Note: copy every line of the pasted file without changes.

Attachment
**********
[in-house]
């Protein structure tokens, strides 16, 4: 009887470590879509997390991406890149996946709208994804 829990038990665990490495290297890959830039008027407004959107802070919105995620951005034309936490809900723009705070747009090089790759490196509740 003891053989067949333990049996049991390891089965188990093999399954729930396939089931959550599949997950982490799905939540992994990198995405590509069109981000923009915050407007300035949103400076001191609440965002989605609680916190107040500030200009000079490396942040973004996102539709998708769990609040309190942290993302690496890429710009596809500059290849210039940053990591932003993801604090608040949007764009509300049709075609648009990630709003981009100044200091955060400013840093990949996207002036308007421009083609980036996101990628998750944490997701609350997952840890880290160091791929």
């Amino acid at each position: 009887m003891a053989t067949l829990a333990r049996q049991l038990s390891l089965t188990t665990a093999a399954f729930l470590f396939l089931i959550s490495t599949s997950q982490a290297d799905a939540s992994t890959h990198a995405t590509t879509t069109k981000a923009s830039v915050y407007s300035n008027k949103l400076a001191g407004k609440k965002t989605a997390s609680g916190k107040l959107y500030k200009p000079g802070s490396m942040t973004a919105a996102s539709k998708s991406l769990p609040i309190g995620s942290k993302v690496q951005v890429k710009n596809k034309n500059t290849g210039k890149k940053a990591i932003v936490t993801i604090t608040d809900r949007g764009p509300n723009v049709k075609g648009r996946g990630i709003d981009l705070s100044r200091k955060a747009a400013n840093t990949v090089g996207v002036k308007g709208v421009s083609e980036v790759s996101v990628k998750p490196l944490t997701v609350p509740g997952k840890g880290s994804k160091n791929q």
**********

[in-house]
């Protein structure tokens, strides 16, 4: 009887470590879509997390991406890149996946709208994804 829990038990665990490495290297890959830039008027407004959107802070919105995620951005034309936490809900723009705070747009090089790759490196509740 003891053989067949333990049996049991390891089965188990093999399954729930396939089931959550599949997950982490799905939540992994990198995405590509069109981000923009915050407007300035949103400076001191609440965002989605609680916190107040500030200009000079490396942040973004996102539709998708769990609040309190942290993302690496890429710009596809500059290849210039940053990591932003993801604090608040949007764009509300049709075609648009990630709003981009100044200091955060400013840093990949996207002036308007421009083609980036996101990628998750944490997701609350997952840890880290160091791929």
């Amino acid at each position: 009887m003891a053989t067949l829990a333990r049996q049991l038990s390891l089965t188990t665990a093999a399954f729930l470590f396939l089931i959550s490495t599949s997950q982490a290297d799905a939540s992994t890959h990198a995405t590509t879509t069109k981000a923009s830039v915050y407007s300035n008027k949103l400076a001191g407004k609440k965002t989605a997390s609680g916190k107040l959107y500030k200009p000079g802070s490396m942040t973004a919105a996102s539709k998708s991406l769990p609040i309190g995620s942290k993302v690496q951005v890429k710009n596809k034309n500059t290849g210039k890149k940053a990591i932003v936490t993801i604090t608040d809900r949007g764009p509300n723009v049709k075609g648009r996946g990630i709003d981009l705070s100044r200091k955060a747009a400013n840093t990949v090089g996207v002036k308007g709208v421009s083609e980036v790759s996101v990628k998750p490196l944490t997701v609350p509740g997952k840890g880290s994804k160091n791929q």